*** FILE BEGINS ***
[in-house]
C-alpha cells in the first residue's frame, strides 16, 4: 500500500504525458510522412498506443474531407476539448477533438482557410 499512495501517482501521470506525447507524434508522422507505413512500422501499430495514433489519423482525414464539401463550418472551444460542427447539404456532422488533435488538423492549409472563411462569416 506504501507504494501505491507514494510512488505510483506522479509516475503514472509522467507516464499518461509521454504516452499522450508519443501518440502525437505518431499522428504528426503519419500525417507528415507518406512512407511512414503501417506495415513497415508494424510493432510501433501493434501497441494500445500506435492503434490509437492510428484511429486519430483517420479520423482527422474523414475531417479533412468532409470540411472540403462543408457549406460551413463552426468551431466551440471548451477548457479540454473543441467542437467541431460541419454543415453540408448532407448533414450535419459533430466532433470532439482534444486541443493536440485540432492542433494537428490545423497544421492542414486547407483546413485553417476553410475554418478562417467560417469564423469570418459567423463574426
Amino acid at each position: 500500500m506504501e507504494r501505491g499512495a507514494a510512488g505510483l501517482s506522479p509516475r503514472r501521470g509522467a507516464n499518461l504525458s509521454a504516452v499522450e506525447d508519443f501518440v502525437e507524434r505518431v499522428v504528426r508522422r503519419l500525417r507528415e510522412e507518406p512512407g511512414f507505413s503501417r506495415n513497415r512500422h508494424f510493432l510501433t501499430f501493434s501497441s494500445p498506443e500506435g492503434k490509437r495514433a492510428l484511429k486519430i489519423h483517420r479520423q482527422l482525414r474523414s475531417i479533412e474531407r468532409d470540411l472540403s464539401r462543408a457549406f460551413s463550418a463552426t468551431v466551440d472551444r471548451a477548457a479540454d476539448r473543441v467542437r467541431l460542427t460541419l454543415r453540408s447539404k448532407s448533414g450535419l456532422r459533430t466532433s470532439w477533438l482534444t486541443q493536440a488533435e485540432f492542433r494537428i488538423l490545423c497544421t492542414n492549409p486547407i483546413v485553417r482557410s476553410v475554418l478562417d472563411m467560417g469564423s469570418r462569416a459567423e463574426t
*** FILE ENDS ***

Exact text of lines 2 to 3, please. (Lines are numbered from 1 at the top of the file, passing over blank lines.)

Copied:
C-alpha cells in the first residue's frame, strides 16, 4: 500500500504525458510522412498506443474531407476539448477533438482557410 499512495501517482501521470506525447507524434508522422507505413512500422501499430495514433489519423482525414464539401463550418472551444460542427447539404456532422488533435488538423492549409472563411462569416 506504501507504494501505491507514494510512488505510483506522479509516475503514472509522467507516464499518461509521454504516452499522450508519443501518440502525437505518431499522428504528426503519419500525417507528415507518406512512407511512414503501417506495415513497415508494424510493432510501433501493434501497441494500445500506435492503434490509437492510428484511429486519430483517420479520423482527422474523414475531417479533412468532409470540411472540403462543408457549406460551413463552426468551431466551440471548451477548457479540454473543441467542437467541431460541419454543415453540408448532407448533414450535419459533430466532433470532439482534444486541443493536440485540432492542433494537428490545423497544421492542414486547407483546413485553417476553410475554418478562417467560417469564423469570418459567423463574426
Amino acid at each position: 500500500m506504501e507504494r501505491g499512495a507514494a510512488g505510483l501517482s506522479p509516475r503514472r501521470g509522467a507516464n499518461l504525458s509521454a504516452v499522450e506525447d508519443f501518440v502525437e507524434r505518431v499522428v504528426r508522422r503519419l500525417r507528415e510522412e507518406p512512407g511512414f507505413s503501417r506495415n513497415r512500422h508494424f510493432l510501433t501499430f501493434s501497441s494500445p498506443e500506435g492503434k490509437r495514433a492510428l484511429k486519430i489519423h483517420r479520423q482527422l482525414r474523414s475531417i479533412e474531407r468532409d470540411l472540403s464539401r462543408a457549406f460551413s463550418a463552426t468551431v466551440d472551444r471548451a477548457a479540454d476539448r473543441v467542437r467541431l460542427t460541419l454543415r453540408s447539404k448532407s448533414g450535419l456532422r459533430t466532433s470532439w477533438l482534444t486541443q493536440a488533435e485540432f492542433r494537428i488538423l490545423c497544421t492542414n492549409p486547407i483546413v485553417r482557410s476553410v475554418l478562417d472563411m467560417g469564423s469570418r462569416a459567423e463574426t